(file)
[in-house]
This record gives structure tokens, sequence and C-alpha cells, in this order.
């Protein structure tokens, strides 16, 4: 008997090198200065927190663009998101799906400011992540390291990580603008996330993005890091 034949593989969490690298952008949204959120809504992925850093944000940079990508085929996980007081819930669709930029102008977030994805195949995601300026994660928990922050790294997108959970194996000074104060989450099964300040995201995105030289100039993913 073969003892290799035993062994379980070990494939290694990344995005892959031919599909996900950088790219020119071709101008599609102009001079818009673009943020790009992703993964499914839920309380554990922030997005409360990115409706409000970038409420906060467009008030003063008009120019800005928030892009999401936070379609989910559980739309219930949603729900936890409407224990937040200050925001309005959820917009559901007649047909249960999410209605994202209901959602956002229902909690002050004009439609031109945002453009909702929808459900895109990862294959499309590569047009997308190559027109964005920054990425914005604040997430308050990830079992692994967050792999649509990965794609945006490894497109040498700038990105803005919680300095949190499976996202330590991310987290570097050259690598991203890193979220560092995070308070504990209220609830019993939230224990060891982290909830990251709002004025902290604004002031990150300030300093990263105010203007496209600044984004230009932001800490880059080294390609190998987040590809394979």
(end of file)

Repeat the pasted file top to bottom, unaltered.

[in-house]
This record gives structure tokens, sequence and C-alpha cells, in this order.
């Protein structure tokens, strides 16, 4: 008997090198200065927190663009998101799906400011992540390291990580603008996330993005890091 034949593989969490690298952008949204959120809504992925850093944000940079990508085929996980007081819930669709930029102008977030994805195949995601300026994660928990922050790294997108959970194996000074104060989450099964300040995201995105030289100039993913 073969003892290799035993062994379980070990494939290694990344995005892959031919599909996900950088790219020119071709101008599609102009001079818009673009943020790009992703993964499914839920309380554990922030997005409360990115409706409000970038409420906060467009008030003063008009120019800005928030892009999401936070379609989910559980739309219930949603729900936890409407224990937040200050925001309005959820917009559901007649047909249960999410209605994202209901959602956002229902909690002050004009439609031109945002453009909702929808459900895109990862294959499309590569047009997308190559027109964005920054990425914005604040997430308050990830079992692994967050792999649509990965794609945006490894497109040498700038990105803005919680300095949190499976996202330590991310987290570097050259690598991203890193979220560092995070308070504990209220609830019993939230224990060891982290909830990251709002004025902290604004002031990150300030300093990263105010203007496209600044984004230009932001800490880059080294390609190998987040590809394979």